The survival horror market is rather sparse when it comes to mobile gaming, and I never really understood why that is. Games like Silent Hill 2 prove even today that a game can be horrifying without fancy HD graphics and great controls. In fact, it’s the low draw distance and clunky controls that created some of that Horror. Outside of Dead Space, there haven’t been any other iOS games to successfully illicit fear in me… until now anyway. I present End Night HD for the iPad. Let me be clear. This game has some serious wrinkles to iron out, and is not for everyone. It can, however, be quite scary, which is always important.
Without any real exposition or story, it’s clear that you and someone else are trapped in a town full of mutant zombies who, in the low light and quick movement, really resemble Half Life‘s Headcrab Zombies. “Ravenholm” is still one of the freakiest levels in a game ever, especially with those Howler Headcrabs. You start the game in a safe house, and must frequently open the gates, venturing out to find various samples to bring back and scan, all in an attempt to create some kind of cure. Using a paper map of the town with samples, health packs, and armor marked all over it, you basically take part in a great big horror scavenger hunt. Story elements are all done through the environment. For example, upon returning to the house the first time, you’ll find your partner dead with a pistol on his body for you to use, indicating that he just couldn’t take it anymore and took control over his own death. Also, there must be a knife factory just outside of town, because there are knives sticking out of EVERYTHING. Zombies, furniture, you name it!
Upon booting the game up, you choose between an axe, pistol or shotgun as your starting weapon. The shotgun is the most powerful, but the ammo for it is more sparse. The pistol is pretty solid and has lots of ammo. The axe is obviously limitlessly available, but it means you have to get close enough to kiss these freaks before you can cut them down. As you explore, you’ll collect information and money for extra points, which are used in upgrading your base stats and skills between games. Your character will feel great remorse for killing so many people, and eventually need a bible or some booze to get over it. You’ll also need caffeine to help stay awake, and you’ll have to wash zombie blood off of yourself to stave off infection, which is gradual and actually visible on your character. These “babysitting” elements of the game can be quite frustrating, but they all make it more interesting.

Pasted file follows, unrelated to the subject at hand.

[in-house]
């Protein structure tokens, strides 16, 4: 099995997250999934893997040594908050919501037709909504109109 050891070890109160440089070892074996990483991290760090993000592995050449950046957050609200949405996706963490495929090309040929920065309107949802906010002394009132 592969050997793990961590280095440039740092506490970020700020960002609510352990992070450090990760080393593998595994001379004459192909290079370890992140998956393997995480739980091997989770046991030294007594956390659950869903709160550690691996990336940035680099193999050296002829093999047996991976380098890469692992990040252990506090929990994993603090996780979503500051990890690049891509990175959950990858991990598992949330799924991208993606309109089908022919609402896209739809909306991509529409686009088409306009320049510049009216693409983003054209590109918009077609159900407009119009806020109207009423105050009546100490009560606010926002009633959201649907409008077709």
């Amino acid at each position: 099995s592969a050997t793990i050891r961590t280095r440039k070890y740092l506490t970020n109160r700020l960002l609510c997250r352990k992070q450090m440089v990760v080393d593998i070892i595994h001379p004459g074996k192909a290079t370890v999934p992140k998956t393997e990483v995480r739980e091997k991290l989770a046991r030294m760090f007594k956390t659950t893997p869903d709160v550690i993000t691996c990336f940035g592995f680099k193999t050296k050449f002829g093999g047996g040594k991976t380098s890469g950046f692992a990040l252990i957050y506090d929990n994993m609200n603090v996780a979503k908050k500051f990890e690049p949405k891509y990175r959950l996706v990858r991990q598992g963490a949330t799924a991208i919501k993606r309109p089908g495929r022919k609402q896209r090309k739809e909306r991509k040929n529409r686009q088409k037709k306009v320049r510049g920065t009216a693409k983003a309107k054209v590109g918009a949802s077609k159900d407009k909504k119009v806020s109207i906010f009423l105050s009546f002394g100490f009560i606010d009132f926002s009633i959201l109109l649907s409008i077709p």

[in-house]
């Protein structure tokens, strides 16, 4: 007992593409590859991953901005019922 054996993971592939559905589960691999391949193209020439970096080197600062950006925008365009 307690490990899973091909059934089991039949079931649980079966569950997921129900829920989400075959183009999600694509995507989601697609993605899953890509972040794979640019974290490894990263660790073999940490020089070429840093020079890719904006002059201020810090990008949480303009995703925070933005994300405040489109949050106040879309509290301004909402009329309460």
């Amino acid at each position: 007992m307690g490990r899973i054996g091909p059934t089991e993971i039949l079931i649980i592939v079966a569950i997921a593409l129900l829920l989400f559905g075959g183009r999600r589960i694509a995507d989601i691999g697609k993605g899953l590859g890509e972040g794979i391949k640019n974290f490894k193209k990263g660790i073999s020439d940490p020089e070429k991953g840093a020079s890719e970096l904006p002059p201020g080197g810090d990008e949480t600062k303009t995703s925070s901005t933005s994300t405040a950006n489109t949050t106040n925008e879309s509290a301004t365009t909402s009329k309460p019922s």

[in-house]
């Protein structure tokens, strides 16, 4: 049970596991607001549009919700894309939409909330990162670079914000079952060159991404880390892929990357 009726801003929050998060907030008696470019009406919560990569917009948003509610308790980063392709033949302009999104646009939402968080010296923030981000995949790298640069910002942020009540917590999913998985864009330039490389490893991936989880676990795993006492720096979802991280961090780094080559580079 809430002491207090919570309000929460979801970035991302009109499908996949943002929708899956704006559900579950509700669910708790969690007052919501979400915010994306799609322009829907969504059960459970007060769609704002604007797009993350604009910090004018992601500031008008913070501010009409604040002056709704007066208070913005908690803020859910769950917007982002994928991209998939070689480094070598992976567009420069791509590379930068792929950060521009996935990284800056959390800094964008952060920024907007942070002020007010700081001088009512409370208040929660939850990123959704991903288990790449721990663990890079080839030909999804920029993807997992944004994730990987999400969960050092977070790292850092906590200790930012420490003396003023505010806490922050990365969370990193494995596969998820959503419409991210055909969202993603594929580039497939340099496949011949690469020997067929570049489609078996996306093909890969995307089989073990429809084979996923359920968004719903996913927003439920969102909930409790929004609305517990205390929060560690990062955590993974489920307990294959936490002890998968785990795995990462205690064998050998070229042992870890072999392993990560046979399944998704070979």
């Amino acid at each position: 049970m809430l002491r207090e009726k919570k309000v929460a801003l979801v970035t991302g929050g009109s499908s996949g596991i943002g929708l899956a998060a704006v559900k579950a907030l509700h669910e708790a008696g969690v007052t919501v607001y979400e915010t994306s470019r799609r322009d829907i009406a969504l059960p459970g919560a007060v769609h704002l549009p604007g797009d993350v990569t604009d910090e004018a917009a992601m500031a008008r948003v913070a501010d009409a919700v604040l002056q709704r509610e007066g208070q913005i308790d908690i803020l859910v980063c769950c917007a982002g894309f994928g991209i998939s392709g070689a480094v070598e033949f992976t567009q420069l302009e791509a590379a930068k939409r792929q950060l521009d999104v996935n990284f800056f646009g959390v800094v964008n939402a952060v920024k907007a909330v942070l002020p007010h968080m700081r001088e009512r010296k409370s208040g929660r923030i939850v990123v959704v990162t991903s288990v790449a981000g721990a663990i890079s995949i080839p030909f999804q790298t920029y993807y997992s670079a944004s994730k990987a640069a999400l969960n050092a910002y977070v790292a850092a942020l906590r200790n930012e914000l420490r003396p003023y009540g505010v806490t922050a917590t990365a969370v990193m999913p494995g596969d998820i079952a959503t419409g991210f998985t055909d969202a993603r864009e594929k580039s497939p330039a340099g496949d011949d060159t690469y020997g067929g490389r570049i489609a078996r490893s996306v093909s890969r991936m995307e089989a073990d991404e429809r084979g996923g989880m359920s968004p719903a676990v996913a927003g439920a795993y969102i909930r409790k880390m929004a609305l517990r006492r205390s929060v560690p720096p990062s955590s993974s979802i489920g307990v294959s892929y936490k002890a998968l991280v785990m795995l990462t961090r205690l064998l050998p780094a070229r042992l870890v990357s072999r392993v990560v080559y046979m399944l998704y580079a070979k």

One thing sure to annoy people is the “arcade” nature of the game. There are no checkpoints or extra lives here. All the missions are randomized every time as well. One life, one night… can you survive? This is an interesting idea, but I’m not so sure that it works in execution. Especially since zombies relentlessly attack you, and it’s very easy to mess up just once due to the controls or by your own error and die. Even after you’re almost fully upgraded, it’s way too easy to die. This is in part because of the touch controls, and the lack of tactile feedback they entail. This is also due to the camera. People are complaining about the camera, but I quite like it. It’s zoomed in very close to your character, in an attempt to create a very claustrophobic effect in which you develop a very itchy trigger finger. It’s great for the horror elements, but also endlessly frustrating. Once you beat the game, you just unlock an even harder difficulty and do it all over again. I know it’s not what the developers were going for, but some kind of checkpoint system would really be appreciated.
The high definition graphics of the Unity Engine are all well done. The soundtrack is nice at first, but then you’ll realize there is only one ambient track that loops forever, and you’ll get annoyed. This game can start out rather scary, but it quickly becomes anything but and leaves a bad taste in your mouth. The developers have already released one patch which addressed several issues, and once they’ve perfected the game in their minds, they’ll release an iPhone version. There’s nothing inherently wrong with this “arcade horror” style, and I like the things they’ve tried here. It’s an innovative and experimental game that tries something fresh and new. Unfortunately, I just don’t think it works all that well. Still, I was able to really enjoy this game for a good while before it got on my nerves, and it was rather scary at first. At the time of this review, you can download it for three dollars, and I’d say it’s worth checking out; especially for horror fanatics.
Download the free Appolicious iPhone app